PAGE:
Sophisticated theft | 

Finance worker who stole £100k from charity who employed her jailed for six months

Ballymena mother-of-two Nuala McLaughlin confessed to one count of fraud by abusing the position of trust she held with Antrim Enterprise Agency

Antrim Court. Photo: Google

Paul Higgins

A finance officer who swindled £100,000 from the charity who employed her was handed an 18-month sentence today.

Ordering 48-year-old Nuala McLaughlin to serve six months of that sentence in jail and the rest on licence, Judge Patrick Kinney told the thief there were multiple aggravating features to her offences, including the “clear breach of trust” that her “sophisticated” fraud was perpetrated against a charity over a protracted period.

At an earlier hearing, McLaughlin, a widowed mother-of-two from Mansefield Heights in Ballymena, confessed to one count of fraud by abusing the position of trust she held with Antrim Enterprise Agency on dates between 1 July, 2013, and 31 December, 2019, when she “took a total amount of £100,656”.

In an agreed statement of facts, prosecuting counsel Michael Chambers told Antrim Crown Court how McLaughlin was the finance officer for Antrim Enterprise Agency when the registered charity reported suspected thefts to the police in December 2020.

An audit had uncovered a series of unauthorised money transfers from the charity’s account to an unidentified Nationwide account and Mr Chambers revealed that, over the six years, the transfers amounted to £100,656.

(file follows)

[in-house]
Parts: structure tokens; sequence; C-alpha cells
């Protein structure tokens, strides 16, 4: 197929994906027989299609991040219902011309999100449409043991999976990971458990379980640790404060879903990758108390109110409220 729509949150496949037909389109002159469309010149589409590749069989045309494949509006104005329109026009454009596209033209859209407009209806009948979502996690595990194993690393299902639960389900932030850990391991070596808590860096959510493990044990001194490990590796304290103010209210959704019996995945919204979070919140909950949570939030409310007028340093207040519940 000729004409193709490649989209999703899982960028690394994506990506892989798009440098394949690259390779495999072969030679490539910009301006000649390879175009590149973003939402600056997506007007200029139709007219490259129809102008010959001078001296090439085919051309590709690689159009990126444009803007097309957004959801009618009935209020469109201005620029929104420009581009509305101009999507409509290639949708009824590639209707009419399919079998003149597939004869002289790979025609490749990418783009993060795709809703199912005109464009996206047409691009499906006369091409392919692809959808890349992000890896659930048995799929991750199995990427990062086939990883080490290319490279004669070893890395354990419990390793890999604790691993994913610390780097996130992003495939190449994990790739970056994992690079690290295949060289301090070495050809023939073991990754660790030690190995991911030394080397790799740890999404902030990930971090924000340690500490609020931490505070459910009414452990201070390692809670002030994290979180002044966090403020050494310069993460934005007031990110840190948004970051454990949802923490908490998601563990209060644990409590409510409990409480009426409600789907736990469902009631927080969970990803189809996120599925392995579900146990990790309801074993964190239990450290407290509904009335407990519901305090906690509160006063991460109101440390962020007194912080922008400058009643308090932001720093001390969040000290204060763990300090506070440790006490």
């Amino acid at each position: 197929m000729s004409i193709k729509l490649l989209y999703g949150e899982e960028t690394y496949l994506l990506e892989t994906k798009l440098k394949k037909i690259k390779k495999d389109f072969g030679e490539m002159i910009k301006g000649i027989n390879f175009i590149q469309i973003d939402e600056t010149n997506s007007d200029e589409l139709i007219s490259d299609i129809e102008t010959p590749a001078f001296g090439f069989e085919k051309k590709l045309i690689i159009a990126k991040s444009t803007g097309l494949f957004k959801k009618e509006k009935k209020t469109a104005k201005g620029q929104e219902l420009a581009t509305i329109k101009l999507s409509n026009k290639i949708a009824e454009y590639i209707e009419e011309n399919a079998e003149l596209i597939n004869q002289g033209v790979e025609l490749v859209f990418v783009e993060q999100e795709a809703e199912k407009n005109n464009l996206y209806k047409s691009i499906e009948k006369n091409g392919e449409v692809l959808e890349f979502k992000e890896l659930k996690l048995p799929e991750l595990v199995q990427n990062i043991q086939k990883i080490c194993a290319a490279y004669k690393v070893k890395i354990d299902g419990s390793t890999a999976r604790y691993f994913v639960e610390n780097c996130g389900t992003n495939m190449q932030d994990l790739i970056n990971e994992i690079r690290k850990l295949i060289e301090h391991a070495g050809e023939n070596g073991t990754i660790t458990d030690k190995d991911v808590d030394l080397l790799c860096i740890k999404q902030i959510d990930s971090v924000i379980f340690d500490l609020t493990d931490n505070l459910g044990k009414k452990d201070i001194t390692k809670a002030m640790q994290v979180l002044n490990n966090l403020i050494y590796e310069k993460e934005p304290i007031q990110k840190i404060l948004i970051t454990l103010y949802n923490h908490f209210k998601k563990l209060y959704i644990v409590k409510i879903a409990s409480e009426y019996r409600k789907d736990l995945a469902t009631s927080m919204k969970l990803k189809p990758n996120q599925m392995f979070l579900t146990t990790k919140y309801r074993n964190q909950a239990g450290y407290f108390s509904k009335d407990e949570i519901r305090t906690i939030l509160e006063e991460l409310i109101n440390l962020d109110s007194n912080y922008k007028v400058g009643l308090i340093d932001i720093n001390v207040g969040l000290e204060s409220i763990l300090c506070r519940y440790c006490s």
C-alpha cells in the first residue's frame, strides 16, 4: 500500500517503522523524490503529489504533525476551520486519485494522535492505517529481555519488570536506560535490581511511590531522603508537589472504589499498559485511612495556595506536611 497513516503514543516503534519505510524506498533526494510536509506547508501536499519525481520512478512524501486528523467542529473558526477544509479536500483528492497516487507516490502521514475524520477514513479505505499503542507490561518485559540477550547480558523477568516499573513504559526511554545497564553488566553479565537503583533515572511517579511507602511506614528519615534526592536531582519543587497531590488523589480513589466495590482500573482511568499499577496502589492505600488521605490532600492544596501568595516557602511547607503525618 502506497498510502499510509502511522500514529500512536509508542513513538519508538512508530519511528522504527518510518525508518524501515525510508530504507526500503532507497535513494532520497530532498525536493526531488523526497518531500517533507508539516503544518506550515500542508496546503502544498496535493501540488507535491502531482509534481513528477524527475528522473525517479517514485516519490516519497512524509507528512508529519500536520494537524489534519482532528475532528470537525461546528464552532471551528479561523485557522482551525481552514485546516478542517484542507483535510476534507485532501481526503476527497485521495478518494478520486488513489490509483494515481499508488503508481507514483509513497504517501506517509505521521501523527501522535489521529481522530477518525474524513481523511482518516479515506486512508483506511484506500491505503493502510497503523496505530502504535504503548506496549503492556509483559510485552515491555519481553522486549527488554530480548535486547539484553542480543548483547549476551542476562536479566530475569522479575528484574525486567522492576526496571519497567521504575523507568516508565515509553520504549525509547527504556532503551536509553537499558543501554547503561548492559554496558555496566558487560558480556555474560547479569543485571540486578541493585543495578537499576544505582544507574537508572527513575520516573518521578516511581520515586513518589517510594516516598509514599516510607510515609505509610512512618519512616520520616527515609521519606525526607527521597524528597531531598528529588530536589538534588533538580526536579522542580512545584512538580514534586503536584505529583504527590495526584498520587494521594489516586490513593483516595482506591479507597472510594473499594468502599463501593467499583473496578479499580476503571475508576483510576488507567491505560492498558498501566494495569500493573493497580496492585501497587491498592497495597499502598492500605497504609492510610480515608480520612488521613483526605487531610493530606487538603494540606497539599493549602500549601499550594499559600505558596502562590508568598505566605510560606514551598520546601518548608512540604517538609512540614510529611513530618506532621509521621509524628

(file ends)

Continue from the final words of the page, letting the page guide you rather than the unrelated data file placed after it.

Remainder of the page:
McLaughlin was initially spoken to by Antrim Enterprise Agency on 2 December and denied any wrongdoing, but the following day she emailed a charity board member to confess “she was the account holder of the Nationwide bank account identified and was responsible for the transactions identified as irregular”.

In his sentencing remarks, Judge Kinney revealed that McLaughlin had “created and inputted debit descriptions on the Antrim Enterprise Agency Danske Bank account in an attempt to conceal the true details of the transfers” and also that she “created false invoices” to cover the paper trail which ultimately lead back to her.

That “sophisticated” aspect of the fraud was an aggravating feature said the judge, adding that, in mitigation, she had entered guilty pleas and shown “genuine remorse and victim insight”.

Judge Kinney said that, according to the various defence reports, there has been no real motivation put forward by the defendant save for general financial difficulties in the family home, while he accepted the assessment that McLaughlin was of low likelihood to reoffend and wasn’t a danger to the public.

He told her, however, that, given the steps she took to “perpetrate the frauds”, the length of time over which they were committed and the breach of trust against a charity, there would have to be a jail sentence.

In addition, he adjourned a Proceeds of Crime application until September.

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